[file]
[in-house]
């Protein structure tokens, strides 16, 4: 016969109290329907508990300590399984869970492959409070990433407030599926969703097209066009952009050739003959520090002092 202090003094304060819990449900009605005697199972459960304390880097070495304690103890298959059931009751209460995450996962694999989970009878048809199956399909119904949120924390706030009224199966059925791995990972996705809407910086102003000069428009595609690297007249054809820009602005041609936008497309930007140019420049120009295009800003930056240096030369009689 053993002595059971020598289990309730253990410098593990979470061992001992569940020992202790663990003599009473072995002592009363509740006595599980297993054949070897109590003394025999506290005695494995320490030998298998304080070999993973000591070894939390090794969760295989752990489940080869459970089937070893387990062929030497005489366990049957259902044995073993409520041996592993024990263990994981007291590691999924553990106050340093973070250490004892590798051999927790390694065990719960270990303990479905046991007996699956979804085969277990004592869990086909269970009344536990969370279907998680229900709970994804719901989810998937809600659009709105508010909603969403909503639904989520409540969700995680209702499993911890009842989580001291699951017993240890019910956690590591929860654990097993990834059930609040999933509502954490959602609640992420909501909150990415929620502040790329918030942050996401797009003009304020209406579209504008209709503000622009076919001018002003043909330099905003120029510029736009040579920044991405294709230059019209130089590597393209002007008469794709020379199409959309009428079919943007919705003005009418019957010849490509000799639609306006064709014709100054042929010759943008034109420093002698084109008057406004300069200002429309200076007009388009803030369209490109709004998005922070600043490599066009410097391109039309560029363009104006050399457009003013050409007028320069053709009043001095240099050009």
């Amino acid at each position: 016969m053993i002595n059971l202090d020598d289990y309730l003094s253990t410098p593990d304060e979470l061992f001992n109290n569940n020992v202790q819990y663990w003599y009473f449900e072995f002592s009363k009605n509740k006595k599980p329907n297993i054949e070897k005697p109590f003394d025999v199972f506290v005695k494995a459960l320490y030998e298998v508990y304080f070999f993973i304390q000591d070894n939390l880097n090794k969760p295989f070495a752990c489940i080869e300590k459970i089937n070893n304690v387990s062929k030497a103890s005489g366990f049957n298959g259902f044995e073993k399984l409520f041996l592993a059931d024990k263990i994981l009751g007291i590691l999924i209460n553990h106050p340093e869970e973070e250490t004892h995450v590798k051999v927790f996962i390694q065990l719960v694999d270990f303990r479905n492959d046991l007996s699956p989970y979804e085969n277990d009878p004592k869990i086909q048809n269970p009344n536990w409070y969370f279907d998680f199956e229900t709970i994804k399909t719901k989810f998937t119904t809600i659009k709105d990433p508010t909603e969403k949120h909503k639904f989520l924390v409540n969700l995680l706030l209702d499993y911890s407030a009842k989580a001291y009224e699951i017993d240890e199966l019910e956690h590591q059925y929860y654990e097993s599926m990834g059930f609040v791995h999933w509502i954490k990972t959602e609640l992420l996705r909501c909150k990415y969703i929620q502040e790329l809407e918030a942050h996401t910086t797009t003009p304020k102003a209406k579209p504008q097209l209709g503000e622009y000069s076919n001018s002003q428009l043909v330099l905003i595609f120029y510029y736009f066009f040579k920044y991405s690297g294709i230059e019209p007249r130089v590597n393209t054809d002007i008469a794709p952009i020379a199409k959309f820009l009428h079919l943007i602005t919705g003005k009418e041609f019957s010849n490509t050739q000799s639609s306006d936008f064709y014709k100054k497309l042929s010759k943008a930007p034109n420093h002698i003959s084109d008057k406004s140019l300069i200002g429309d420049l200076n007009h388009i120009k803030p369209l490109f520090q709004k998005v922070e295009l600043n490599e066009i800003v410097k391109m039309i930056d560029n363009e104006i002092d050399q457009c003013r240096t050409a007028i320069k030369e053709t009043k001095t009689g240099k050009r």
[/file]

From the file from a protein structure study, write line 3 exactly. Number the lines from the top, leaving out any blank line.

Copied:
């Amino acid at each position: 016969m053993i002595n059971l202090d020598d289990y309730l003094s253990t410098p593990d304060e979470l061992f001992n109290n569940n020992v202790q819990y663990w003599y009473f449900e072995f002592s009363k009605n509740k006595k599980p329907n297993i054949e070897k005697p109590f003394d025999v199972f506290v005695k494995a459960l320490y030998e298998v508990y304080f070999f993973i304390q000591d070894n939390l880097n090794k969760p295989f070495a752990c489940i080869e300590k459970i089937n070893n304690v387990s062929k030497a103890s005489g366990f049957n298959g259902f044995e073993k399984l409520f041996l592993a059931d024990k263990i994981l009751g007291i590691l999924i209460n553990h106050p340093e869970e973070e250490t004892h995450v590798k051999v927790f996962i390694q065990l719960v694999d270990f303990r479905n492959d046991l007996s699956p989970y979804e085969n277990d009878p004592k869990i086909q048809n269970p009344n536990w409070y969370f279907d998680f199956e229900t709970i994804k399909t719901k989810f998937t119904t809600i659009k709105d990433p508010t909603e969403k949120h909503k639904f989520l924390v409540n969700l995680l706030l209702d499993y911890s407030a009842k989580a001291y009224e699951i017993d240890e199966l019910e956690h590591q059925y929860y654990e097993s599926m990834g059930f609040v791995h999933w509502i954490k990972t959602e609640l992420l996705r909501c909150k990415y969703i929620q502040e790329l809407e918030a942050h996401t910086t797009t003009p304020k102003a209406k579209p504008q097209l209709g503000e622009y000069s076919n001018s002003q428009l043909v330099l905003i595609f120029y510029y736009f066009f040579k920044y991405s690297g294709i230059e019209p007249r130089v590597n393209t054809d002007i008469a794709p952009i020379a199409k959309f820009l009428h079919l943007i602005t919705g003005k009418e041609f019957s010849n490509t050739q000799s639609s306006d936008f064709y014709k100054k497309l042929s010759k943008a930007p034109n420093h002698i003959s084109d008057k406004s140019l300069i200002g429309d420049l200076n007009h388009i120009k803030p369209l490109f520090q709004k998005v922070e295009l600043n490599e066009i800003v410097k391109m039309i930056d560029n363009e104006i002092d050399q457009c003013r240096t050409a007028i320069k030369e053709t009043k001095t009689g240099k050009r």